(Answered) Emmanuel and his mother live in an urban community housing complex

(Answered) Emmanuel and his mother live in an urban community housing complex

(Answered) Emmanuel and his mother live in an urban community housing complex 150 150 Prisc

Emmanuel and his mother live in an urban community housing complex. The building is worn down and dirty from the urban dust, cockroaches, and mold. Emmanuel is 5 years of age and has suffered from asthma for the last 2 years. One evening, his mother poured him some milk and put him to bed. Shortly afterward, Emmanuel woke up wheezing and coughing. As he gasped for air, he became more and more anxious. His mother ran for his inhaler, but he was too upset and restless to use it. Emmanuel’s skin became moist with sweat, and as he began to tire, his wheezing became quieter. His mother called 911 and waited anxiously for the ambulance to arrive.
Why does someone with severe asthma become physically fatigued during a prolonged attack? What are the physiological events that occur during an attack?
One of the complications of respiratory fatigue is the development of hypercapnia. How does the body compensate for an increase in CO2? What are the effects of hypercapnia on the central nervous system?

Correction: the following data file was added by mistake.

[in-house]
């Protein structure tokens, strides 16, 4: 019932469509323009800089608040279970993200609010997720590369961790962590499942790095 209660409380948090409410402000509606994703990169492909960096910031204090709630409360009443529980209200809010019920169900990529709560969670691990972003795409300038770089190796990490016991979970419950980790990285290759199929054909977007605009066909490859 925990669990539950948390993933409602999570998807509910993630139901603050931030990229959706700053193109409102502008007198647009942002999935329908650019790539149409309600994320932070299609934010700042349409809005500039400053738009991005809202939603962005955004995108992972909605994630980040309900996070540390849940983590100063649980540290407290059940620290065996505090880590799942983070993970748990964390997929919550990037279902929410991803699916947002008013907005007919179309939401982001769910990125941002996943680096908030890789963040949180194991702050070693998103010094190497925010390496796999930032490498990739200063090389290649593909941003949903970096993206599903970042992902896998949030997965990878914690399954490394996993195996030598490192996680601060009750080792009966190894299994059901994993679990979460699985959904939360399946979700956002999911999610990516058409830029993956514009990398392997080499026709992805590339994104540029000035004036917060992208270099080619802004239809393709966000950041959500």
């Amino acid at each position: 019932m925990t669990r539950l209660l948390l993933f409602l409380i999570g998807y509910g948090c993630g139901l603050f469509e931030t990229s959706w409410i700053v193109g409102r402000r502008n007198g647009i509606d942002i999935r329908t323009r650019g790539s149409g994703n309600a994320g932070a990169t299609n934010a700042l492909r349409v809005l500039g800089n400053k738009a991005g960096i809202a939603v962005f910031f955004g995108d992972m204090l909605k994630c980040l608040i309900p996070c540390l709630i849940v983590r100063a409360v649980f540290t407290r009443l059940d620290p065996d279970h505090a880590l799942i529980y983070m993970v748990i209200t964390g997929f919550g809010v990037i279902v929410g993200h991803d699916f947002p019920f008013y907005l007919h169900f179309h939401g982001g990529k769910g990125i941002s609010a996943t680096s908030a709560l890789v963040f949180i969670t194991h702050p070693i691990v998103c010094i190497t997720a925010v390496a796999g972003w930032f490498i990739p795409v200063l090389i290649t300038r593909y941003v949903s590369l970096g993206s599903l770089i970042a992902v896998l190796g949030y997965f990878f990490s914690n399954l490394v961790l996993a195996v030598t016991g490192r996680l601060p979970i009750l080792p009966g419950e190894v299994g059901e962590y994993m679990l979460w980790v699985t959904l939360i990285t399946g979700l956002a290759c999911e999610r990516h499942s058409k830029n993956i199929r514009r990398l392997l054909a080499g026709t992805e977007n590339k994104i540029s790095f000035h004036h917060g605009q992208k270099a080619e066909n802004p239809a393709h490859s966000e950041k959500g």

Sample Answer

Why Does Someone with Severe Asthma Become Physically Fatigued During A Prolonged Attack

During an asthma exacerbation, also referred to as an asthma attack, the airways of an individual become inflamed and swollen. The airway muscles contract and produce mucus resulting in narrowing of the bronchial tubes. During the attack, the body works hard to breathe, resulting in fatigue. The body struggles to compensate and supply more oxygenated blood from the lungs to the other parts of the body results in fatigue. The body may also become weak and fatigued due to constant wheezing during the flare-up and persistent bouts of coughing characterized by the use of accessory muscles. Labored breathing and shortness of breath can be exhausting, especially when it occurs in a prolonged period. Fatigue can also be a sign of low oxygen levels in the body that occurs during the attack (Van Herck, et al., 2018). Severe asthma is usually common at night and is associated with exposure to allergens, being in a reclining position, and cooling the airways. In Emmanuel’s case, fatigue would be linked to labored breathing as he woke up and became anxious, restless, and upset.